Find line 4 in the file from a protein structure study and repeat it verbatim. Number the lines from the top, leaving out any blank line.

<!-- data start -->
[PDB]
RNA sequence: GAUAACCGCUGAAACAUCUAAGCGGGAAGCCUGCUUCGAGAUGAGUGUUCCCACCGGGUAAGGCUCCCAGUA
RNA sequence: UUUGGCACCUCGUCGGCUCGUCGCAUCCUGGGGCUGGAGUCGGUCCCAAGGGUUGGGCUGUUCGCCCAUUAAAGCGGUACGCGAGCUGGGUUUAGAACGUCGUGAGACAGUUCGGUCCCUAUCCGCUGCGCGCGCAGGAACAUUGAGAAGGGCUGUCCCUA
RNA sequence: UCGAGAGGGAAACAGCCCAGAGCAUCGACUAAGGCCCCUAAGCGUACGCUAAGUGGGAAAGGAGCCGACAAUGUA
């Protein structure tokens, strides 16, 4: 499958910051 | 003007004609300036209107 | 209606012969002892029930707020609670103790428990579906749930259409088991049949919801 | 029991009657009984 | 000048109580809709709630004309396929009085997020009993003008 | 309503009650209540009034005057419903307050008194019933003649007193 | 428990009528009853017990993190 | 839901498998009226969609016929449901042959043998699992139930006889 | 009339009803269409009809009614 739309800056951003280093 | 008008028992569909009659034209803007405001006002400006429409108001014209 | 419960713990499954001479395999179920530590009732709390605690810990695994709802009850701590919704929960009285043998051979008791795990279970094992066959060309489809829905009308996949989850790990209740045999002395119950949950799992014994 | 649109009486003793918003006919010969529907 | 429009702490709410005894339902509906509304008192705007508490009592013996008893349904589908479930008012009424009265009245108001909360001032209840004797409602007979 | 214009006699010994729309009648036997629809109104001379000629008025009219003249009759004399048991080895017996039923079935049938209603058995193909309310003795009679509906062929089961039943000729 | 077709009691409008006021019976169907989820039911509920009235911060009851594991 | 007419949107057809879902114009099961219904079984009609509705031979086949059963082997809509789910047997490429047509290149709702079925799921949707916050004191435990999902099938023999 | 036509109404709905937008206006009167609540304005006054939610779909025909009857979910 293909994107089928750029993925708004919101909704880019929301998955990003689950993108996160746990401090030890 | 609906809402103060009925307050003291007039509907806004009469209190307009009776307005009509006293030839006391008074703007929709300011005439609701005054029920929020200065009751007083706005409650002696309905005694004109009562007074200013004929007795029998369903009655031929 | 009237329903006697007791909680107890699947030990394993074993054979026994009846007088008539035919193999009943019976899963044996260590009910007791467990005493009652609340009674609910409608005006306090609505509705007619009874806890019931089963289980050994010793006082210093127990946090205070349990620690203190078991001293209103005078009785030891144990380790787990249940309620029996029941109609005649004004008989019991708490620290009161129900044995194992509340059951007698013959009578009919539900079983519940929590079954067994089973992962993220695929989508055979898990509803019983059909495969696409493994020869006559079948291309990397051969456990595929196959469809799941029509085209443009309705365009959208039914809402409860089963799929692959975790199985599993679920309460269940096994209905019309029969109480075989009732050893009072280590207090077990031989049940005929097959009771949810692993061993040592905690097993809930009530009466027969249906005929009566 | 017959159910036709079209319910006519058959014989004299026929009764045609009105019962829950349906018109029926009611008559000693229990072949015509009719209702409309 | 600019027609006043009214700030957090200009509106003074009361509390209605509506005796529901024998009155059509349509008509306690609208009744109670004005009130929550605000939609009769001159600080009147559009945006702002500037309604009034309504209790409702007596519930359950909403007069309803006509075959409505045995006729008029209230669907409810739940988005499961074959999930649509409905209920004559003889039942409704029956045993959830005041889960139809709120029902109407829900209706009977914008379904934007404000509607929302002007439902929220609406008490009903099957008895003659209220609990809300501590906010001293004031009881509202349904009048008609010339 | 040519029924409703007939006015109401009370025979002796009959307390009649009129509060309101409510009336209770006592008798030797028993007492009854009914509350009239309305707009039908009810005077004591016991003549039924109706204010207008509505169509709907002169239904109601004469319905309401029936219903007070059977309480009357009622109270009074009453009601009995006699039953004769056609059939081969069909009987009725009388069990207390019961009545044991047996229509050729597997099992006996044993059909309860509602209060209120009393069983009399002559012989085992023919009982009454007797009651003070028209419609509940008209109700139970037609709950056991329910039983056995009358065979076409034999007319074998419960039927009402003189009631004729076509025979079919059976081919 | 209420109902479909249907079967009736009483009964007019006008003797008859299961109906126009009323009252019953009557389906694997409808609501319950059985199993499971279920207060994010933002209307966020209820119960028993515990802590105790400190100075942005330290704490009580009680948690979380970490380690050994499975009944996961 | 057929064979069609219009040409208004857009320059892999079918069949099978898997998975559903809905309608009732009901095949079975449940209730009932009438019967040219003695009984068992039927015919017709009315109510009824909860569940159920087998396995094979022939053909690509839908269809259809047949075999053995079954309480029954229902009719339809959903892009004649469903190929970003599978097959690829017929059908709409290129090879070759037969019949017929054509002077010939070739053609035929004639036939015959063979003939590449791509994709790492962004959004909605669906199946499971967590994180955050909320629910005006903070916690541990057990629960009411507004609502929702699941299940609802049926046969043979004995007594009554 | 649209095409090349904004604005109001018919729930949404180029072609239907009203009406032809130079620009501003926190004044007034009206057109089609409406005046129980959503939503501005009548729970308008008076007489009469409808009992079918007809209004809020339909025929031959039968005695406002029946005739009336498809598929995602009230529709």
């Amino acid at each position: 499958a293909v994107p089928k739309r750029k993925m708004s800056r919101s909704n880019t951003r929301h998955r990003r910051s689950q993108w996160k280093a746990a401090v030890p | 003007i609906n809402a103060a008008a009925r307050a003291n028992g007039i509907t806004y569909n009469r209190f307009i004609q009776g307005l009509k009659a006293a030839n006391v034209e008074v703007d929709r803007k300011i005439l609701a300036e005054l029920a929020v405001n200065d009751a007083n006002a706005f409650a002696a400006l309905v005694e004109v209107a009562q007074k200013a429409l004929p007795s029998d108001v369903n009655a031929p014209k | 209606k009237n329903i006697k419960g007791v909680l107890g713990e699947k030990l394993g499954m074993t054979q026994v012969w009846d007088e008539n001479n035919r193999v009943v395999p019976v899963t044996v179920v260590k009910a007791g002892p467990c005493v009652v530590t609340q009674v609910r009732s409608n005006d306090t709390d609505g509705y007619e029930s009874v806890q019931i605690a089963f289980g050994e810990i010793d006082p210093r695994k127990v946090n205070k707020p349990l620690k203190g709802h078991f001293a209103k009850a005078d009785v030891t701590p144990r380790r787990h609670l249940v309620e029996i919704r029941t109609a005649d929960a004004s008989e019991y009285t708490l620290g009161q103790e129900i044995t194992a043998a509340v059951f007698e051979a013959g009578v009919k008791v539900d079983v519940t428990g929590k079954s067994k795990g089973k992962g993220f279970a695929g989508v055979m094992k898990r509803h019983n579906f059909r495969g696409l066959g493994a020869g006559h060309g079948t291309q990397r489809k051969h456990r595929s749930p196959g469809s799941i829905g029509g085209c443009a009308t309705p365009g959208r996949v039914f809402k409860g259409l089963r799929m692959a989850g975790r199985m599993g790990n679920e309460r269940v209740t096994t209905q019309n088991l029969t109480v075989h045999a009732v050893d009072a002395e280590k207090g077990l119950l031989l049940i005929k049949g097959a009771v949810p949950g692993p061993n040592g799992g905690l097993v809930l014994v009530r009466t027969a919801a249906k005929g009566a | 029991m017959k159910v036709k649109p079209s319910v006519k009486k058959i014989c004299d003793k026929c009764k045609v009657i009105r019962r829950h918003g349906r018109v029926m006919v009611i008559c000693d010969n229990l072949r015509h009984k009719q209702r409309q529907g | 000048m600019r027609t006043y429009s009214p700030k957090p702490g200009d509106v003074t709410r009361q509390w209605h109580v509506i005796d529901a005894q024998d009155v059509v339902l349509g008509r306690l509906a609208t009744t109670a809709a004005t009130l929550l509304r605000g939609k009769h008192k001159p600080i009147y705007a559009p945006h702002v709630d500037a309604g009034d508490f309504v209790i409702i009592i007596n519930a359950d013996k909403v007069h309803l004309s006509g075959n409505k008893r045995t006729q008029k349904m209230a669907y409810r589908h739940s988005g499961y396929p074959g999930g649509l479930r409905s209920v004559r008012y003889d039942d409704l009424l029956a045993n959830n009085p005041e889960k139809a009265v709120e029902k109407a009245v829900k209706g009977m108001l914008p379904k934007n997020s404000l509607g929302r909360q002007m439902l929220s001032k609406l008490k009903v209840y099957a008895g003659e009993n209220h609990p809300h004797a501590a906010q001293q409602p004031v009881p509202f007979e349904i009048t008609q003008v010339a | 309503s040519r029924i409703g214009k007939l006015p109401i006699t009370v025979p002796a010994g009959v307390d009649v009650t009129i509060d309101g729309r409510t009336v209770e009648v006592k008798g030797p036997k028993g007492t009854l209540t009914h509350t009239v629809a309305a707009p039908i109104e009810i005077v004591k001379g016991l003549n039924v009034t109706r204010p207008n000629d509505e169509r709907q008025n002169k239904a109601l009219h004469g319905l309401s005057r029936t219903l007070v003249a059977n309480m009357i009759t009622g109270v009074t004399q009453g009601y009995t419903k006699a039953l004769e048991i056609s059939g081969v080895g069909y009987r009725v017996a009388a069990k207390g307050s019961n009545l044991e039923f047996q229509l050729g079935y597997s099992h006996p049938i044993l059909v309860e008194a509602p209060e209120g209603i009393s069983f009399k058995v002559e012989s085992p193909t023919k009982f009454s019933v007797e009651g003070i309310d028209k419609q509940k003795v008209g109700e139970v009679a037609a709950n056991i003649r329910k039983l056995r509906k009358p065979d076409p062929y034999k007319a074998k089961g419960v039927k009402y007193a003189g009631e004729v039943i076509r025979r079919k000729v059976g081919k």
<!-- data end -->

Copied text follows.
RNA sequence: UCGAGAGGGAAACAGCCCAGAGCAUCGACUAAGGCCCCUAAGCGUACGCUAAGUGGGAAAGGAGCCGACAAUGUA